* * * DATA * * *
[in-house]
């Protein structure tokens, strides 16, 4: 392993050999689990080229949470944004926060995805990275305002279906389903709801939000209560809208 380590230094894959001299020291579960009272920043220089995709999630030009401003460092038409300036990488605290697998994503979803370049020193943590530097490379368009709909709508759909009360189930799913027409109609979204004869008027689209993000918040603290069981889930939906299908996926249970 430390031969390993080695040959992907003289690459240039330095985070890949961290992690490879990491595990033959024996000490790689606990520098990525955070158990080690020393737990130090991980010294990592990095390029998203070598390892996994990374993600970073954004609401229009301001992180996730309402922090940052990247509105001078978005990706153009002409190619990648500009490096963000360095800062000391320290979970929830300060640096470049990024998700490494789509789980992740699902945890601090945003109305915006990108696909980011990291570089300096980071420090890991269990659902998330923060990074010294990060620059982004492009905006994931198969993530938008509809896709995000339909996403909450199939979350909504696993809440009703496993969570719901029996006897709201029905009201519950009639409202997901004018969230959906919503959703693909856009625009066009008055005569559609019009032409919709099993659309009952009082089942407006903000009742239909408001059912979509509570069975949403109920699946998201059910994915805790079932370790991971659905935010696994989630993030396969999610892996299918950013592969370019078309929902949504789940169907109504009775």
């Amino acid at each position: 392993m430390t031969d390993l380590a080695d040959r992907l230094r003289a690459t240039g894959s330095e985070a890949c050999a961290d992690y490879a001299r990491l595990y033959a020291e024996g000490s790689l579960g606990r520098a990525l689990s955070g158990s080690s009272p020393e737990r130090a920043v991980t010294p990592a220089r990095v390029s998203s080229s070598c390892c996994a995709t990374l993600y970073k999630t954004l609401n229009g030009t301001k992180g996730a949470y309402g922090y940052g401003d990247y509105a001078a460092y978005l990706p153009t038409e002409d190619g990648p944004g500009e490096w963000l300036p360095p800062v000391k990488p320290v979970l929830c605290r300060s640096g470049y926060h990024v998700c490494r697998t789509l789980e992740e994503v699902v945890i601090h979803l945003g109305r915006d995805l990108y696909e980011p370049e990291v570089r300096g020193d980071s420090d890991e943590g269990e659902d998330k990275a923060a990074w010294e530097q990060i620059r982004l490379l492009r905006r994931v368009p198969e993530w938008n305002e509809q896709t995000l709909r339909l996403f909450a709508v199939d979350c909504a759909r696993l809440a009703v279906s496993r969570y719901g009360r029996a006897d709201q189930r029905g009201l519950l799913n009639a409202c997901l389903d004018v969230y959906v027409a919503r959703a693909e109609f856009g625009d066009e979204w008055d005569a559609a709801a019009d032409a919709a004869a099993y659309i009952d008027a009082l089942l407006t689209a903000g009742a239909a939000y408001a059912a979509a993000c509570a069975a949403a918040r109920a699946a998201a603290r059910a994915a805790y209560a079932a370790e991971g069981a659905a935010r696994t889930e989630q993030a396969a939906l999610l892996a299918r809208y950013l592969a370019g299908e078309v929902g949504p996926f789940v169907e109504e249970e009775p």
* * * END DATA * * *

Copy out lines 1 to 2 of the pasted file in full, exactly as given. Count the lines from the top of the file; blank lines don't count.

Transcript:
[in-house]
């Protein structure tokens, strides 16, 4: 392993050999689990080229949470944004926060995805990275305002279906389903709801939000209560809208 380590230094894959001299020291579960009272920043220089995709999630030009401003460092038409300036990488605290697998994503979803370049020193943590530097490379368009709909709508759909009360189930799913027409109609979204004869008027689209993000918040603290069981889930939906299908996926249970 430390031969390993080695040959992907003289690459240039330095985070890949961290992690490879990491595990033959024996000490790689606990520098990525955070158990080690020393737990130090991980010294990592990095390029998203070598390892996994990374993600970073954004609401229009301001992180996730309402922090940052990247509105001078978005990706153009002409190619990648500009490096963000360095800062000391320290979970929830300060640096470049990024998700490494789509789980992740699902945890601090945003109305915006990108696909980011990291570089300096980071420090890991269990659902998330923060990074010294990060620059982004492009905006994931198969993530938008509809896709995000339909996403909450199939979350909504696993809440009703496993969570719901029996006897709201029905009201519950009639409202997901004018969230959906919503959703693909856009625009066009008055005569559609019009032409919709099993659309009952009082089942407006903000009742239909408001059912979509509570069975949403109920699946998201059910994915805790079932370790991971659905935010696994989630993030396969999610892996299918950013592969370019078309929902949504789940169907109504009775």